158

city of the queen

a taut band of silk that could wrap itself around his neck and render him immobile, prey waiting to be devoured. Qu Yabing tipped back his head and drained the glass, then removed an official envelope from his coat pocket and laid it down on the table. “The Englishman told me to give this to you. It’s the full amount. Take it.” Wiping the last drops of liquor from his mouth, he walked to the door, saying before he left, “I won’t be back.” The matchmaker Yaxing did not disappoint Qu Yabing: she had found a proper woman from a good family, the daughter of a rice-shop proprietor in Central District. “She ’s not quite young anymore, but definitely not old. And she has tiny bound feet that taper to a point like rice dumplings—” This last comment was music to Yabing’s ears. Marrying a woman with bound feet was precisely what he desired and deserved. His dream of having a wedding picture taken at the Xingchang Photo Studio, wearing his official skullcap and a pair of black satin boots, would be a dream come true. His eyes misted up. Mother, your son is going to give you a bound-foot daughter-in-law!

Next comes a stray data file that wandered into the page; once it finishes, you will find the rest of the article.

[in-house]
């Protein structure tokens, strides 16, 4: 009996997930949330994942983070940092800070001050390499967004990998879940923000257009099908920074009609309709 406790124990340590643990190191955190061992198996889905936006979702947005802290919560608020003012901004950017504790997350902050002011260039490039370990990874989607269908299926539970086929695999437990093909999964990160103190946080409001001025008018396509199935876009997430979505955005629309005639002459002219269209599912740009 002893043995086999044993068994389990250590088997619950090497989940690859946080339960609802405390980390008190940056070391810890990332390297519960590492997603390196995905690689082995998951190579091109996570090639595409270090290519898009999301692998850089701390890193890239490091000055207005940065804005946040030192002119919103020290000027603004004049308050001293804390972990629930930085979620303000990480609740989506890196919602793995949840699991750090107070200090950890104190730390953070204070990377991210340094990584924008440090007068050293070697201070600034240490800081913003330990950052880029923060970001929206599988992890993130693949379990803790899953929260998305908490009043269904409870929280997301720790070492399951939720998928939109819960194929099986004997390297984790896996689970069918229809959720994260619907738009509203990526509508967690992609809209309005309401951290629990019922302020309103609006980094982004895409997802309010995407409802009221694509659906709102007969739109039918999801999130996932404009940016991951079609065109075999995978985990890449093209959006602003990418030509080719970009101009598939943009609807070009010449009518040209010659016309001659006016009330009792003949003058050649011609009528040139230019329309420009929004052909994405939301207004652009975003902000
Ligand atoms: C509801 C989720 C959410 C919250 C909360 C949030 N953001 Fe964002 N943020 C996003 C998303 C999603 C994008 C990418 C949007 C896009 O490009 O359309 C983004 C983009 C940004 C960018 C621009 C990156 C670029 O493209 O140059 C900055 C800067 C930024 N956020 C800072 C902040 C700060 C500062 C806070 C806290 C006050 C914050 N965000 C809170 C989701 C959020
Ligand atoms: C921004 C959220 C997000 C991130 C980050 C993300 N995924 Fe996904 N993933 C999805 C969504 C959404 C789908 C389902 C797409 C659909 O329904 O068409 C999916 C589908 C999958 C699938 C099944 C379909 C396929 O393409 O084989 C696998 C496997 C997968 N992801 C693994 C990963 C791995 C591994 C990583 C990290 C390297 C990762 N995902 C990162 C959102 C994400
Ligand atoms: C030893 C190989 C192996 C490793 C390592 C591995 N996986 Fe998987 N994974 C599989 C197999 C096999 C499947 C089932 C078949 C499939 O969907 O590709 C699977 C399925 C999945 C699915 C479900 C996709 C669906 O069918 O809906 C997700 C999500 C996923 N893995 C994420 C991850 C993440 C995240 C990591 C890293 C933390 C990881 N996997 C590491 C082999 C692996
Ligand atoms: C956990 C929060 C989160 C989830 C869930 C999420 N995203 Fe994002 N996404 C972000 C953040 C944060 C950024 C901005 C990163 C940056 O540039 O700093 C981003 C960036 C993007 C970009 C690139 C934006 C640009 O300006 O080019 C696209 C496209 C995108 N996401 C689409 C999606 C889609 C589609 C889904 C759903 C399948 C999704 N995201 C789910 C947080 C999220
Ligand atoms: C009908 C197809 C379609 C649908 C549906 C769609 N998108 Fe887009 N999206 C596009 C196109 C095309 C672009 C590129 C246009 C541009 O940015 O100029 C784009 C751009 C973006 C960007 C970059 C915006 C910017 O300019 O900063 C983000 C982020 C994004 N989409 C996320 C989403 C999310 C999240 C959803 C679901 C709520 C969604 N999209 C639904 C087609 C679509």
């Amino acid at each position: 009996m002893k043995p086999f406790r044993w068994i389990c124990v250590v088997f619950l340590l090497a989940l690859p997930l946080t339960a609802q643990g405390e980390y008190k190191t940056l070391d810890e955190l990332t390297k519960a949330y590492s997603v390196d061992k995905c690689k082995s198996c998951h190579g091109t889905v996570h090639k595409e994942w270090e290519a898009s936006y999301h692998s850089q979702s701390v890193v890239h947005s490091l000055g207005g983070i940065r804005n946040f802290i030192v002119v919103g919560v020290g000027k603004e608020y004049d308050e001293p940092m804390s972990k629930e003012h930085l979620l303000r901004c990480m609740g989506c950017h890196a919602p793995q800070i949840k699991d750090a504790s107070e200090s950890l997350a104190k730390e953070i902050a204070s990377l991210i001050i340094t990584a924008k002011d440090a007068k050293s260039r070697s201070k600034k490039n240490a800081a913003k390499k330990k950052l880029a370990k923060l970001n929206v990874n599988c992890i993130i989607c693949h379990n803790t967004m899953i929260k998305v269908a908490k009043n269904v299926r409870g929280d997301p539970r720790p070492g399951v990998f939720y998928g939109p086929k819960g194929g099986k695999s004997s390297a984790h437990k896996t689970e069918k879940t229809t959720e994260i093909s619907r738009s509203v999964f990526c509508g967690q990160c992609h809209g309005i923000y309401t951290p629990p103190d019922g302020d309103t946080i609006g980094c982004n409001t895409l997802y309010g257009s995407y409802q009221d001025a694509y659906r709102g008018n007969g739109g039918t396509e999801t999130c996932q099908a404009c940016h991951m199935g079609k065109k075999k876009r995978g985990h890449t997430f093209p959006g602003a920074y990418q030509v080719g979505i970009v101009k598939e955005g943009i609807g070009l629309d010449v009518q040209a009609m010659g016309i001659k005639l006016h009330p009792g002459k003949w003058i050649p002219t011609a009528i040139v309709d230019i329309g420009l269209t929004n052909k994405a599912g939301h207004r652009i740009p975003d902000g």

8 Life for Deyun took a turn for the worse after Qu Yabing left. Late one night a speckled capon she ’d once kicked savagely suddenly began to crow, so frightening her she couldn’t go back to sleep. Early the next morning there was a loud pounding at her door, which she thought was a pirate who had come ashore—the crowing of the rooster had announced his arrival—to rob her. Taking her son with her into the kitchen, she removed the lid from the rice vat and forced him to get inside and hide. The lid was no sooner back in place than her legs turned to rubber and she fell to her knees. How much time passed she didn’t know, but the pounding stopped. Mustering up her courage, Deyun walked into the living room, where she spotted a white envelope that had been slipped under the door. It was a signed notice from the landlord that the five-year period of lease, paid for by Adam Smith, was nearly up, and that he had other plans for the flat. She was asked to vacate the premises no later than the end of the month. Clutching the notice in her hand, Huang Deyun went out to the back yard, where her son had gone after climbing out of his hiding place in the rice vat, and held him tightly in her arms. They were now alone in the world, mother and son, with nowhere to go. A patch of green bamboo just beyond the fence out back had sprouted flowers, something that had never happened before, and she took this as a bad omen. It was time to move. So Deyun put on her cloth shoes and went out to find a new place to live. With the bright sun overhead, she walked up and down the myriad